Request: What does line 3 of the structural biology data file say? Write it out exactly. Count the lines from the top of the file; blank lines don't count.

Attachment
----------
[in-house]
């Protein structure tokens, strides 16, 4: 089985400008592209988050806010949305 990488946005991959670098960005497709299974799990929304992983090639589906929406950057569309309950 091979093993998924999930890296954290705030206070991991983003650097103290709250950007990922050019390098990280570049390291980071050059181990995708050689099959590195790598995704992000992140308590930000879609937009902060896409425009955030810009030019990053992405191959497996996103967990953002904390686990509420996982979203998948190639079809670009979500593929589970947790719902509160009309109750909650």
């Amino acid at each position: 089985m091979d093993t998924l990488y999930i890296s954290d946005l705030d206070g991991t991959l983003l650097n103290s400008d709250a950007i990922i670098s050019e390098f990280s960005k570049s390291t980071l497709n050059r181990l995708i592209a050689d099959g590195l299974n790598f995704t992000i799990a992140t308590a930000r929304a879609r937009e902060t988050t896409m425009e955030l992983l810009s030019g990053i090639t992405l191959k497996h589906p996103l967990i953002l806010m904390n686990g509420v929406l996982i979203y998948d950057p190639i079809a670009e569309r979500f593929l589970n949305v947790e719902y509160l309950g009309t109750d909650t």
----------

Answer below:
């Amino acid at each position: 089985m091979d093993t998924l990488y999930i890296s954290d946005l705030d206070g991991t991959l983003l650097n103290s400008d709250a950007i990922i670098s050019e390098f990280s960005k570049s390291t980071l497709n050059r181990l995708i592209a050689d099959g590195l299974n790598f995704t992000i799990a992140t308590a930000r929304a879609r937009e902060t988050t896409m425009e955030l992983l810009s030019g990053i090639t992405l191959k497996h589906p996103l967990i953002l806010m904390n686990g509420v929406l996982i979203y998948d950057p190639i079809a670009e569309r979500f593929l589970n949305v947790e719902y509160l309950g009309t109750d909650t």